“Clearly anti-fracking campaigners were right: UKOOG wants to industrialise the rural landscape and degrade communities on a massive scale.
“The High Court ruled last week that government support for fracking is illegal because it failed to take climate change into account.
“What will it take to persuade the government to support local, national and international efforts to switch entirely to renewable energy and boost conservation?
“We need a government that will unequivocally support multilateral agencies in combating an existential threat to life on earth.
“The UKOOG estimates are yet another warning sign of what is to come without sustained public protest. And not just by children.”
Reaction – shale gas supporters
Francis Egan, chief executive, Cuadrilla
“We should not underestimate what is at stake here for the UK. Securing our domestic gas supply is only one part of this equation. Consider also the amount of tax revenue this industry could create and what improvements that could support in society. Consider also the alternative. Just last week, latest figures from Government revealed our reliance on LNG imported from Russia had risen dramatically in 2018 and now makes up about 20 per cent of all imported LNG into this country. This is an increase of about 20 per cent compared to 2017.
“Yet here we have a rich resource of high quality natural shale gas which would flow directly into the local grid with minimal treatment with each site providing enough gas for half a million homes. The forecast is clear that 60 sites could reduce our £7bn spend and reliance on imports by 50 per cent. It would boost our economy and ensure we have enough energy to heat our homes and food for many, many years to come.
“Cuadrilla has proved it is there and that we can extract it safely and in an environmentally responsible way. We’re back on site and we’re getting ready to make these estimations a reality. It is now imperative that people understand that they have nothing to fear from fracking and actually a huge amount to gain.”
Lee Petts, Lancashire for Shale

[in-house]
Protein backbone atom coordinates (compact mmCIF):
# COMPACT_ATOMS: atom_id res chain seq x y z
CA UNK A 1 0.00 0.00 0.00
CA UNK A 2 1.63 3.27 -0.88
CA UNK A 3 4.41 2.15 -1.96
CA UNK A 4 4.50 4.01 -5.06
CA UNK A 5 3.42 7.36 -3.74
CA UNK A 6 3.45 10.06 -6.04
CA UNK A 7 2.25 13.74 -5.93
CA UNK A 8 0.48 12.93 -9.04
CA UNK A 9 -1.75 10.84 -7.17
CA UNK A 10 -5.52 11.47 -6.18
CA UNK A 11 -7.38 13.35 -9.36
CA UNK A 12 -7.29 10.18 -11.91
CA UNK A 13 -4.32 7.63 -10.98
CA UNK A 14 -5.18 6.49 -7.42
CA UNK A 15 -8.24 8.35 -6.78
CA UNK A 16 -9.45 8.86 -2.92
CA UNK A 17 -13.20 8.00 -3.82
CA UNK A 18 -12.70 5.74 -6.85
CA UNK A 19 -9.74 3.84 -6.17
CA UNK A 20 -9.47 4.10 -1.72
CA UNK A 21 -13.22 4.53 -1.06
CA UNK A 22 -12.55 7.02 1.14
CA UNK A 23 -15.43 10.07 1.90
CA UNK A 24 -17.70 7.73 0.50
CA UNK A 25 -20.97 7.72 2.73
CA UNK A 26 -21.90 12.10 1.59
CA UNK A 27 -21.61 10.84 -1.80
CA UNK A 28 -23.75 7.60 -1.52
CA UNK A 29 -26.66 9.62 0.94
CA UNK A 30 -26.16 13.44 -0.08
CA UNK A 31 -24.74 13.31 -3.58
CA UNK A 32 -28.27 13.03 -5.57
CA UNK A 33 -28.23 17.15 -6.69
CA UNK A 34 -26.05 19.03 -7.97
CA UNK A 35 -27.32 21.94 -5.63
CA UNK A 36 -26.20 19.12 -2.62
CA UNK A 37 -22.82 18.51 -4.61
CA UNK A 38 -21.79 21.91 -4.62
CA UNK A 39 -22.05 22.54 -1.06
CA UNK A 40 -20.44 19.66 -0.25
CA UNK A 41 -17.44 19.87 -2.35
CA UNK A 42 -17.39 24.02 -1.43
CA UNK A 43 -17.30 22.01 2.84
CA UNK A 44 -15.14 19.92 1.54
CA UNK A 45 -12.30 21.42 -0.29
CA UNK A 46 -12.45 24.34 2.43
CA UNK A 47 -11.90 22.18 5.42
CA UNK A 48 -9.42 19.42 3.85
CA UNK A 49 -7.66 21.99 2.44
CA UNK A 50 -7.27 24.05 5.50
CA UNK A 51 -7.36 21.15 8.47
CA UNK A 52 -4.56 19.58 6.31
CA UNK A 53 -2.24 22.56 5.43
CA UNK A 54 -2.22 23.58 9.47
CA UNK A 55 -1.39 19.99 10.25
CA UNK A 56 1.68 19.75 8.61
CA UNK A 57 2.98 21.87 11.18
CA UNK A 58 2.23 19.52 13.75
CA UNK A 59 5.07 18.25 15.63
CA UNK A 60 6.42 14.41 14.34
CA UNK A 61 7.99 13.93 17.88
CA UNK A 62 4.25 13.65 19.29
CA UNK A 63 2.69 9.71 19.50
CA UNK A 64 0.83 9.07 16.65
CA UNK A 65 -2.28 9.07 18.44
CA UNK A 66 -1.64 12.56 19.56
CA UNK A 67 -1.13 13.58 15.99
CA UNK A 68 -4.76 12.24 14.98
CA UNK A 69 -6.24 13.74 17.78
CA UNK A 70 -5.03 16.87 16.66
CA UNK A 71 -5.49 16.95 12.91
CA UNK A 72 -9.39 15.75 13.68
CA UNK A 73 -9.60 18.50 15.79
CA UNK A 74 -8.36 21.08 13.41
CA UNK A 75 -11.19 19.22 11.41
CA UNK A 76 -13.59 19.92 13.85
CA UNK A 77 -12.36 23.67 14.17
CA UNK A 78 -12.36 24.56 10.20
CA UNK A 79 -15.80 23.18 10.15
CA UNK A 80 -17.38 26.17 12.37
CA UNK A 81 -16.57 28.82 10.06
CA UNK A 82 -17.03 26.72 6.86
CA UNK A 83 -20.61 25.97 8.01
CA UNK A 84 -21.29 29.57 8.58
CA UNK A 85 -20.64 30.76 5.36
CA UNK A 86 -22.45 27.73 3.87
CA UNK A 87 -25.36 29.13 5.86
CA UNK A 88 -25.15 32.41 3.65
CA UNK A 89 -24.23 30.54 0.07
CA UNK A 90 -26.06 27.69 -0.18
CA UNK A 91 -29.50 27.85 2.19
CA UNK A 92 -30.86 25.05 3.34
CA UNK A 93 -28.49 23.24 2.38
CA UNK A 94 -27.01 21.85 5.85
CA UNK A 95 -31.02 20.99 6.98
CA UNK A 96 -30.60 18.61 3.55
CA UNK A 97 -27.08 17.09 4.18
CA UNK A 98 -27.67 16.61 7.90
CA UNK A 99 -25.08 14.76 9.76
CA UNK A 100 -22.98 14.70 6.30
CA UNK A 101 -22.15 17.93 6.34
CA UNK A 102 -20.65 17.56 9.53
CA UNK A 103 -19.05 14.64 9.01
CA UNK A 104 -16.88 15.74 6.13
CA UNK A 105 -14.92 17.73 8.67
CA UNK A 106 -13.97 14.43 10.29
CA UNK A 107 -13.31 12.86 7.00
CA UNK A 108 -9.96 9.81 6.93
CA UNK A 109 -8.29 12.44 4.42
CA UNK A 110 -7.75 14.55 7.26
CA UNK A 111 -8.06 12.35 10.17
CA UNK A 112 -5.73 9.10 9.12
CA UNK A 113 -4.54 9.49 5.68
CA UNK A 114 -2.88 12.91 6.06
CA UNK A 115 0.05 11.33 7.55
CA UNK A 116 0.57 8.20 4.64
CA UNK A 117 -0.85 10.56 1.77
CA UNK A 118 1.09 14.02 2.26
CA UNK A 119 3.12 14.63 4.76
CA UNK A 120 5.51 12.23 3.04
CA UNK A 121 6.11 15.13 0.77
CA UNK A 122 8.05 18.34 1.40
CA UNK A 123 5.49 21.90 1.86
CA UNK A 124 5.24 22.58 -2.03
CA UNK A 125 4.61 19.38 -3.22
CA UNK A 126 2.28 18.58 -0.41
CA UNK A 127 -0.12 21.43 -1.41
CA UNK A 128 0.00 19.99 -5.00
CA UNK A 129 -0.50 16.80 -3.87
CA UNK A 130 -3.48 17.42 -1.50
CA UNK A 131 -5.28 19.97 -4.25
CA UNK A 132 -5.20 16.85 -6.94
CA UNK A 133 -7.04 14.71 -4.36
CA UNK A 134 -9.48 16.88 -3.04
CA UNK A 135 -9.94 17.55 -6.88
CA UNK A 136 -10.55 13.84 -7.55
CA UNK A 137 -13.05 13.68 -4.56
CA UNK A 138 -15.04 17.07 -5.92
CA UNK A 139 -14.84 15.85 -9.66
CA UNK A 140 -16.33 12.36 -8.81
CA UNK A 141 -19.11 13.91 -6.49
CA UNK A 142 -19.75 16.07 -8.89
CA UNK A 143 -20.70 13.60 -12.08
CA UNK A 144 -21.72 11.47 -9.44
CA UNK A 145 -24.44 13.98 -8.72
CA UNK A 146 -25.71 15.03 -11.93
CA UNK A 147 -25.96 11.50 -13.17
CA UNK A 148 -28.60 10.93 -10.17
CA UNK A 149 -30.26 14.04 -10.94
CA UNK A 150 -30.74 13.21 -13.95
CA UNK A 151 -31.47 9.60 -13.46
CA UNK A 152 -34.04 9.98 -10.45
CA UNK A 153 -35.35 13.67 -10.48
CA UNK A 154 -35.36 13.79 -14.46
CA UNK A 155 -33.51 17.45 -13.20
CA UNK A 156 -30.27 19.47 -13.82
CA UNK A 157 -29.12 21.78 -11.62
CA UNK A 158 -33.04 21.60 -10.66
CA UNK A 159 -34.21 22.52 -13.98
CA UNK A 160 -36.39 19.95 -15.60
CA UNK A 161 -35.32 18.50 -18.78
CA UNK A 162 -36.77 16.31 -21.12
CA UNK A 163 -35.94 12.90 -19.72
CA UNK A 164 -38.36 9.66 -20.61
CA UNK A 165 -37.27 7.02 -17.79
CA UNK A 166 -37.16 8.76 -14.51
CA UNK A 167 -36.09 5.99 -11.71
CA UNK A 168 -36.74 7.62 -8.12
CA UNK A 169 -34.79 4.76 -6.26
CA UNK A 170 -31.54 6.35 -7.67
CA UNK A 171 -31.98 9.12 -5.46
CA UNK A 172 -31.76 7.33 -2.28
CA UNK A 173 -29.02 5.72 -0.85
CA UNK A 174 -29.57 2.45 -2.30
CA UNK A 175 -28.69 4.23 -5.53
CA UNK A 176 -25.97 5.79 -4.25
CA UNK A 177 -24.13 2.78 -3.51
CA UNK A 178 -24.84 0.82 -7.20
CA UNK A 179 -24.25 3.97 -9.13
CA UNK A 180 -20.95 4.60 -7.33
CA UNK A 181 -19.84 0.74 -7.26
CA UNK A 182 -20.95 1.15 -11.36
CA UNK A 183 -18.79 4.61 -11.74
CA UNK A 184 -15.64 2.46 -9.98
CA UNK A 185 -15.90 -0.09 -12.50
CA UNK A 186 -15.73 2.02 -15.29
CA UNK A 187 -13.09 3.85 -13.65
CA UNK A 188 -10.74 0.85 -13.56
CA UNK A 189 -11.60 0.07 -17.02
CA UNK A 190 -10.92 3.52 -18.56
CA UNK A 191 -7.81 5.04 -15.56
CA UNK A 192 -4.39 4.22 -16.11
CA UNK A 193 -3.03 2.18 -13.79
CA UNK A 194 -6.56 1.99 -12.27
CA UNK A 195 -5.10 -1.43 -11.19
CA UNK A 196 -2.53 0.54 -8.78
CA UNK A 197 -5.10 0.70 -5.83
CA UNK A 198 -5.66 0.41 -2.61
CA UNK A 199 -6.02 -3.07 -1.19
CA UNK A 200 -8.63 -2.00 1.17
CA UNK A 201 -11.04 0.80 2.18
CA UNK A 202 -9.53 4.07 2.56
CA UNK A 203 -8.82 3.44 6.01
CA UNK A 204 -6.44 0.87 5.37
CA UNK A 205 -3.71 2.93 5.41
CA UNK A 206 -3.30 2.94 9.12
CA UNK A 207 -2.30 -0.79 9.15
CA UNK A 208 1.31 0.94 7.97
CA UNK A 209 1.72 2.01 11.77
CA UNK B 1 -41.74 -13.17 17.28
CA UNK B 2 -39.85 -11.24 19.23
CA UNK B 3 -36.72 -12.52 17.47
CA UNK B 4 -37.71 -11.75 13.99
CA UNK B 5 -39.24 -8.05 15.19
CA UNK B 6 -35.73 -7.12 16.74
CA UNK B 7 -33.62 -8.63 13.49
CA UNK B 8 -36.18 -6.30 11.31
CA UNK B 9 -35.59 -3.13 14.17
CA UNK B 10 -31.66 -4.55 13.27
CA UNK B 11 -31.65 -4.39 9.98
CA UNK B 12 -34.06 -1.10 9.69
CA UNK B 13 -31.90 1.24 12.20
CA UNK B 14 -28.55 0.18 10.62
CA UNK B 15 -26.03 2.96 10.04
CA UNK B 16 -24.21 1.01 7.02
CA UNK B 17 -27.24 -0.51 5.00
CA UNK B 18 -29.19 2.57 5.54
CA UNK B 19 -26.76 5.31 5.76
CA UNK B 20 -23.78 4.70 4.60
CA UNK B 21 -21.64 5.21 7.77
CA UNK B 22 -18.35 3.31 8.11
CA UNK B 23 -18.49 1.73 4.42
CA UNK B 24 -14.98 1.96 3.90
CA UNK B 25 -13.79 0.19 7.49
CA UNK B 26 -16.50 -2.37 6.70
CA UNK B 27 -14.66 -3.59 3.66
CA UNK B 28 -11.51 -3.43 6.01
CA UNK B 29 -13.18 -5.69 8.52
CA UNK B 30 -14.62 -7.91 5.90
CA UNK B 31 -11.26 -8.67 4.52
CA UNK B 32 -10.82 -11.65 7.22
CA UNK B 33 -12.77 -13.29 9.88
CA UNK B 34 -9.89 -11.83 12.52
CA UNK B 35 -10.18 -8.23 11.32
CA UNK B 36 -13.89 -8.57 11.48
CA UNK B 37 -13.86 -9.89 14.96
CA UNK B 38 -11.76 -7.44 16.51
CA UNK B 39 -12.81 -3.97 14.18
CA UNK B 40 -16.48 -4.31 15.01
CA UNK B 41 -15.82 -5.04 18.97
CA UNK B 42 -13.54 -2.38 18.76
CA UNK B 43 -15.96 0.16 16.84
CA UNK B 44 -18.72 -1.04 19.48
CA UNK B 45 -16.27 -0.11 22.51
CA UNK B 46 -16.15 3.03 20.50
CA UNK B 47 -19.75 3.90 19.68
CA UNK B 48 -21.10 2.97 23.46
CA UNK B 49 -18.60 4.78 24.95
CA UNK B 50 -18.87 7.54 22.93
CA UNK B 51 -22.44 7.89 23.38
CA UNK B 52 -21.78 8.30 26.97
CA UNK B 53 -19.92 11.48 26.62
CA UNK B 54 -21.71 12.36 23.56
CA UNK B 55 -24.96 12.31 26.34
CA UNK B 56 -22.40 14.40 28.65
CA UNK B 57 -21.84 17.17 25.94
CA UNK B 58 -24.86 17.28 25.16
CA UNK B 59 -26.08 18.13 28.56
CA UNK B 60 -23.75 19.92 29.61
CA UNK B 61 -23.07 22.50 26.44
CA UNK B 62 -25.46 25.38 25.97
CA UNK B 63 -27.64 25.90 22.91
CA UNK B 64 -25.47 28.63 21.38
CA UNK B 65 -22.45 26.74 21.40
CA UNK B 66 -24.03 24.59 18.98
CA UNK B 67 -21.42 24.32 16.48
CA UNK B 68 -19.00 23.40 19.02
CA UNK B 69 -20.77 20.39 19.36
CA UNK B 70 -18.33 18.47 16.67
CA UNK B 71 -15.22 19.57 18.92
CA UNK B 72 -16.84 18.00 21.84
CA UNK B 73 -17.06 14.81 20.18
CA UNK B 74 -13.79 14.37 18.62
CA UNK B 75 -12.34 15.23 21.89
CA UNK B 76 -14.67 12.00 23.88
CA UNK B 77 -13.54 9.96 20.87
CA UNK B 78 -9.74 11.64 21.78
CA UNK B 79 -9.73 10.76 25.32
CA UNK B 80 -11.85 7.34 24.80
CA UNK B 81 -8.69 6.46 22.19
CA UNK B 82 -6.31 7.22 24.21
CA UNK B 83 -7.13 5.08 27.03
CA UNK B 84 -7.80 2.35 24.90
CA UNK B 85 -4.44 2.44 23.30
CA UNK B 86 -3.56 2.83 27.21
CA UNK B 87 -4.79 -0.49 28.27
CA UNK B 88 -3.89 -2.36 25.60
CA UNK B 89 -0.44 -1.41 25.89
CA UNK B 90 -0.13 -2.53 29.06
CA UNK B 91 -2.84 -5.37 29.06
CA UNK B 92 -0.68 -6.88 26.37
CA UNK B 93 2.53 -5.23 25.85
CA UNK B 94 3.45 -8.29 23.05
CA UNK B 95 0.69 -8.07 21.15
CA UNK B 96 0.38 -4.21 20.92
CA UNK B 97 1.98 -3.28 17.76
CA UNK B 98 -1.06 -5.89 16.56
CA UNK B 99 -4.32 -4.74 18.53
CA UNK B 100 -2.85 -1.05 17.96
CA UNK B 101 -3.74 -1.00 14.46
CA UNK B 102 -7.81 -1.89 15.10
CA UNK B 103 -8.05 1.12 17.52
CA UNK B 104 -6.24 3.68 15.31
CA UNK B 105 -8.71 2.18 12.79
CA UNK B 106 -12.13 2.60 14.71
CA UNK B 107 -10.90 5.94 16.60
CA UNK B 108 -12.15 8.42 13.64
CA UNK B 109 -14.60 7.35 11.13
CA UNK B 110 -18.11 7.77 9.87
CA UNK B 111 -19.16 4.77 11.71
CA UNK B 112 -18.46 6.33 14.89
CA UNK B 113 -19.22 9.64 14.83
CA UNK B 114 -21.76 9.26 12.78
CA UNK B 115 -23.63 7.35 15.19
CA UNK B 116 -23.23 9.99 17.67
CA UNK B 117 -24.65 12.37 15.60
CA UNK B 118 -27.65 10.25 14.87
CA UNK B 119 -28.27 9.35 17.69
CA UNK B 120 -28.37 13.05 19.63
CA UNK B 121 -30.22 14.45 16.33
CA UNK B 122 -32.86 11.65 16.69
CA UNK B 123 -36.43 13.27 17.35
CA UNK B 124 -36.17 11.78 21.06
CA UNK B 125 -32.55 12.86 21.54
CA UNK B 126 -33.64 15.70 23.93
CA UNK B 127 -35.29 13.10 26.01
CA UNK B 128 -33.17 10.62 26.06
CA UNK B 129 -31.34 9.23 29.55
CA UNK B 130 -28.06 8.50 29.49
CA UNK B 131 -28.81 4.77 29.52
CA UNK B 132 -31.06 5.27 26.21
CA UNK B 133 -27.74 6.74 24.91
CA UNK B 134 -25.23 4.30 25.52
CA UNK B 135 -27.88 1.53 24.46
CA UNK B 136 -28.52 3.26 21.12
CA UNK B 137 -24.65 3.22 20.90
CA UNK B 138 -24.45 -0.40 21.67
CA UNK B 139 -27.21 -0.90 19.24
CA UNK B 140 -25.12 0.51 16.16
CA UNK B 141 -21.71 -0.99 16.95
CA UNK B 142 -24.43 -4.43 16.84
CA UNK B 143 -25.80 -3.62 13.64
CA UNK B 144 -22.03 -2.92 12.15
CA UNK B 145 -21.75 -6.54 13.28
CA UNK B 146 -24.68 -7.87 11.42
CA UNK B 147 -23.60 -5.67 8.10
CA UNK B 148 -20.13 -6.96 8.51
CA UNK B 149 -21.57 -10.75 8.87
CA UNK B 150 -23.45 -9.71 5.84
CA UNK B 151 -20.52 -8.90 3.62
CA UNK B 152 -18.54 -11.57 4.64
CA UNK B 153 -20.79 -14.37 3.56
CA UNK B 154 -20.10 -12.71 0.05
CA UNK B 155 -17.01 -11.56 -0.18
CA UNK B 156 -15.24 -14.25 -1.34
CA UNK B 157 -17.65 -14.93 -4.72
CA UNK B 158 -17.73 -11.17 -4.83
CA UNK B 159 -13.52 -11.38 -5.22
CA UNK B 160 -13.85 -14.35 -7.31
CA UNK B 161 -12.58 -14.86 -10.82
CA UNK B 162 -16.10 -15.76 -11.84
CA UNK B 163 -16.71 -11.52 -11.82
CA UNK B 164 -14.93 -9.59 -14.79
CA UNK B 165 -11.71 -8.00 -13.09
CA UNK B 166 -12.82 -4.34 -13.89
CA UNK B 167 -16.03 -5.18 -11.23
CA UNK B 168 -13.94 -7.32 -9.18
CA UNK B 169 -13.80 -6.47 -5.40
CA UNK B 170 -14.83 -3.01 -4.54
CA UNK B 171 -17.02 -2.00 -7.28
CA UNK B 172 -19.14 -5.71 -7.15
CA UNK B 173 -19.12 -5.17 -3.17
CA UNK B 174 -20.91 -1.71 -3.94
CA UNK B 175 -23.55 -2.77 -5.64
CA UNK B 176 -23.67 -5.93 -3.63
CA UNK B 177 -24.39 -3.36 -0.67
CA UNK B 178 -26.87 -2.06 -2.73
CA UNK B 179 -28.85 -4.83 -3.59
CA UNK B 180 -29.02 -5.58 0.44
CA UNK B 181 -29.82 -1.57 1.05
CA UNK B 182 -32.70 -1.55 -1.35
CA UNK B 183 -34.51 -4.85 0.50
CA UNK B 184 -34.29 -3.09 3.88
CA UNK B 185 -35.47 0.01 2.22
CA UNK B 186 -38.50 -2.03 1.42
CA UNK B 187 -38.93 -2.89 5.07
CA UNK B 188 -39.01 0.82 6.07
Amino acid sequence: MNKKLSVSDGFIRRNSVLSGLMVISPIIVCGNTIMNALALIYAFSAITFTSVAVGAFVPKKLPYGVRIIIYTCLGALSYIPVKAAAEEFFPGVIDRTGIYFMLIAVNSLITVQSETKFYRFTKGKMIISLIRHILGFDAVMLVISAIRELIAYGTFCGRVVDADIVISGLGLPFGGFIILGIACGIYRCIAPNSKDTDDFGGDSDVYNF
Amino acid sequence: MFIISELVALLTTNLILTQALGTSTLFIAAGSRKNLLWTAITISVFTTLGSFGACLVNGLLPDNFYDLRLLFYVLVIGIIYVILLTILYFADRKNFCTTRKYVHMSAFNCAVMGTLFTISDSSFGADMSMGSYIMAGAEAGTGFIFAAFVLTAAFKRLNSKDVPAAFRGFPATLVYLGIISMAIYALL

“These new forecasts suggest that Lancashire really is sitting on a world-class shale deposit, and that it has incredible potential to help meet a significant proportion of the UK’s gas demand whilst cutting back on imports that come at a higher financial and environmental cost.
“With sensible forecasts showing that we’ll still be using considerable quantities of gas to heat our homes in 2050 and beyond, it makes sense to use more of our own if we can, creating jobs and prosperity along the way, rather than increasingly relying on gas from other countries.
“Today’s delivery of equipment is a welcome sign that Cuadrilla remains committed to advancing its shale gas exploration plans in Lancashire. There’s a lot at stake here, given what we now know about shale’s real potential, and so it’s good to see Cuadrilla continuing it’s vital work.”
UKOOG 2019: central production scenario of 5.5bcf per lateral. Total annual UK peak production of almost 1,400bcf in 2030s, eliminating net gas imports.
Institute of Directors 2013: central production scenario of 3.2bcf per lateral. Total annual UK peak production of 1,100bcf, reducing net gas imports in 2030 from 76% to 37%.
Martin, Cuadrilla cannot stay within the TLS parameters, they are really clutching at straws and they know it.
I think you will find Ronin that even the 10 Commandments have changed over time! So has the off-side rule.
Some call it progress. Others, a form of evolution but maybe not progress.
If you want everything to stay the same, embrace poverty and starvation.
It’s all in the headline:
“UK shale gas could wipe out imports – upgraded industry estimates”
“For instance, according to DUKES imports of LNG – far from being such a large part of our gas – supply fell by 30% in 2017 (they fell 40% from Qatar) and there are many more examples here that are false.” FFR
And in 2018 imports of LNG went up 20%……and in 2018 exports of LNG went down 60%……..